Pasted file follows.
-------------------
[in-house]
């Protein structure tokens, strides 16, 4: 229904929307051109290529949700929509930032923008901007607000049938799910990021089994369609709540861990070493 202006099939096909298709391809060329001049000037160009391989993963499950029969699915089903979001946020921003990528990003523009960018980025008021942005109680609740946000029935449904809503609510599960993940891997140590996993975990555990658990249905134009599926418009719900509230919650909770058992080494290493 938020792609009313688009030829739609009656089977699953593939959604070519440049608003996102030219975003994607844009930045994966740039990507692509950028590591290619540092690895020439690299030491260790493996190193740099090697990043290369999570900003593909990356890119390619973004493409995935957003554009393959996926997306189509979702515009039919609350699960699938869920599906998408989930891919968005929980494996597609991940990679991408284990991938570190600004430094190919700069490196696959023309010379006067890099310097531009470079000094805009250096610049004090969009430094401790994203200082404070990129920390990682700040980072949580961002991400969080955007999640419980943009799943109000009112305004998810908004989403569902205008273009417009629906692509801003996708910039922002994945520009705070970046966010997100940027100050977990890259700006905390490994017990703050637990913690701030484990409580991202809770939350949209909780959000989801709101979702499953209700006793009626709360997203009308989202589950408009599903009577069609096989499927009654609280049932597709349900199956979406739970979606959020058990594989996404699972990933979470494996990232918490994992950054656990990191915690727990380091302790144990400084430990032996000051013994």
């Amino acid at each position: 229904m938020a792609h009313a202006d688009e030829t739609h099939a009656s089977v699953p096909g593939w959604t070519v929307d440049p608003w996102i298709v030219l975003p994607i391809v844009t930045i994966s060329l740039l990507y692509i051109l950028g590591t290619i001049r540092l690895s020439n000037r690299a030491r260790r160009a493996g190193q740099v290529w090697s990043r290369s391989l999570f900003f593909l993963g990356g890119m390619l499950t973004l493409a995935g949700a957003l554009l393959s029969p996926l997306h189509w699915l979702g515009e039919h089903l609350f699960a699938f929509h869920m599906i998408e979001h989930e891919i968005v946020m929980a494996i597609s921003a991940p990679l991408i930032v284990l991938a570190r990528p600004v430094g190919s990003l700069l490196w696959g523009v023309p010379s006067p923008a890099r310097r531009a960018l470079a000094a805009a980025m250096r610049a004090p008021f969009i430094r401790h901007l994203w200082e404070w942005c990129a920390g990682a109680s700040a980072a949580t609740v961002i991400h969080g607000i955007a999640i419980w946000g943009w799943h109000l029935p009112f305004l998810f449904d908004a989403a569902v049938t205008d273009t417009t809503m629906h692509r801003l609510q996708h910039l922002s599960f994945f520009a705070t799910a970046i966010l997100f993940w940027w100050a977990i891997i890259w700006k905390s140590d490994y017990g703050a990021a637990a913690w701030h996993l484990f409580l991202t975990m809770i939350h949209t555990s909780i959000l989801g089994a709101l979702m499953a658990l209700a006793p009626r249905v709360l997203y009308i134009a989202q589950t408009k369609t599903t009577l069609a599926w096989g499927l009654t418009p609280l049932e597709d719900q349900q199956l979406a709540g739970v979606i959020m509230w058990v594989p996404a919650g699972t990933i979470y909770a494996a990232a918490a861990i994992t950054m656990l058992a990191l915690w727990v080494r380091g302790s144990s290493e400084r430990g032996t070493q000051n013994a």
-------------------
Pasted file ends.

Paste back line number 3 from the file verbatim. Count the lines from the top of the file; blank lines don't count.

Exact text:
């Amino acid at each position: 229904m938020a792609h009313a202006d688009e030829t739609h099939a009656s089977v699953p096909g593939w959604t070519v929307d440049p608003w996102i298709v030219l975003p994607i391809v844009t930045i994966s060329l740039l990507y692509i051109l950028g590591t290619i001049r540092l690895s020439n000037r690299a030491r260790r160009a493996g190193q740099v290529w090697s990043r290369s391989l999570f900003f593909l993963g990356g890119m390619l499950t973004l493409a995935g949700a957003l554009l393959s029969p996926l997306h189509w699915l979702g515009e039919h089903l609350f699960a699938f929509h869920m599906i998408e979001h989930e891919i968005v946020m929980a494996i597609s921003a991940p990679l991408i930032v284990l991938a570190r990528p600004v430094g190919s990003l700069l490196w696959g523009v023309p010379s006067p923008a890099r310097r531009a960018l470079a000094a805009a980025m250096r610049a004090p008021f969009i430094r401790h901007l994203w200082e404070w942005c990129a920390g990682a109680s700040a980072a949580t609740v961002i991400h969080g607000i955007a999640i419980w946000g943009w799943h109000l029935p009112f305004l998810f449904d908004a989403a569902v049938t205008d273009t417009t809503m629906h692509r801003l609510q996708h910039l922002s599960f994945f520009a705070t799910a970046i966010l997100f993940w940027w100050a977990i891997i890259w700006k905390s140590d490994y017990g703050a990021a637990a913690w701030h996993l484990f409580l991202t975990m809770i939350h949209t555990s909780i959000l989801g089994a709101l979702m499953a658990l209700a006793p009626r249905v709360l997203y009308i134009a989202q589950t408009k369609t599903t009577l069609a599926w096989g499927l009654t418009p609280l049932e597709d719900q349900q199956l979406a709540g739970v979606i959020m509230w058990v594989p996404a919650g699972t990933i979470y909770a494996a990232a918490a861990i994992t950054m656990l058992a990191l915690w727990v080494r380091g302790s144990s290493e400084r430990g032996t070493q000051n013994a």